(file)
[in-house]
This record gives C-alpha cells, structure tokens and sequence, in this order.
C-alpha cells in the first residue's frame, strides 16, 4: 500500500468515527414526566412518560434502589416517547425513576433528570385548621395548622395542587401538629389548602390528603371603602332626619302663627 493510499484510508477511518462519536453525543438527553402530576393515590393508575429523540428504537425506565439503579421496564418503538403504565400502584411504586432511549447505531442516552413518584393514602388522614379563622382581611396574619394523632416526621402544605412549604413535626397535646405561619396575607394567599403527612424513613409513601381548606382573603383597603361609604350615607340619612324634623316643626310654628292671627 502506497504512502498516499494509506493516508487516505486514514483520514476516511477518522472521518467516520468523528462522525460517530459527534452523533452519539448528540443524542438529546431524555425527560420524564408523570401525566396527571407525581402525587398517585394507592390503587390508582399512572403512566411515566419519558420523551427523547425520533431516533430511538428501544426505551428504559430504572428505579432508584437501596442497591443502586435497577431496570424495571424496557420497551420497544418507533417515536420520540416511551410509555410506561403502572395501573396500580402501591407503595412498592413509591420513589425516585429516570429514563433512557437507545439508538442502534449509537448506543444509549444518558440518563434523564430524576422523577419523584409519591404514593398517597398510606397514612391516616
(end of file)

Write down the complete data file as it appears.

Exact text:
[in-house]
This record gives C-alpha cells, structure tokens and sequence, in this order.
C-alpha cells in the first residue's frame, strides 16, 4: 500500500468515527414526566412518560434502589416517547425513576433528570385548621395548622395542587401538629389548602390528603371603602332626619302663627 493510499484510508477511518462519536453525543438527553402530576393515590393508575429523540428504537425506565439503579421496564418503538403504565400502584411504586432511549447505531442516552413518584393514602388522614379563622382581611396574619394523632416526621402544605412549604413535626397535646405561619396575607394567599403527612424513613409513601381548606382573603383597603361609604350615607340619612324634623316643626310654628292671627 502506497504512502498516499494509506493516508487516505486514514483520514476516511477518522472521518467516520468523528462522525460517530459527534452523533452519539448528540443524542438529546431524555425527560420524564408523570401525566396527571407525581402525587398517585394507592390503587390508582399512572403512566411515566419519558420523551427523547425520533431516533430511538428501544426505551428504559430504572428505579432508584437501596442497591443502586435497577431496570424495571424496557420497551420497544418507533417515536420520540416511551410509555410506561403502572395501573396500580402501591407503595412498592413509591420513589425516585429516570429514563433512557437507545439508538442502534449509537448506543444509549444518558440518563434523564430524576422523577419523584409519591404514593398517597398510606397514612391516616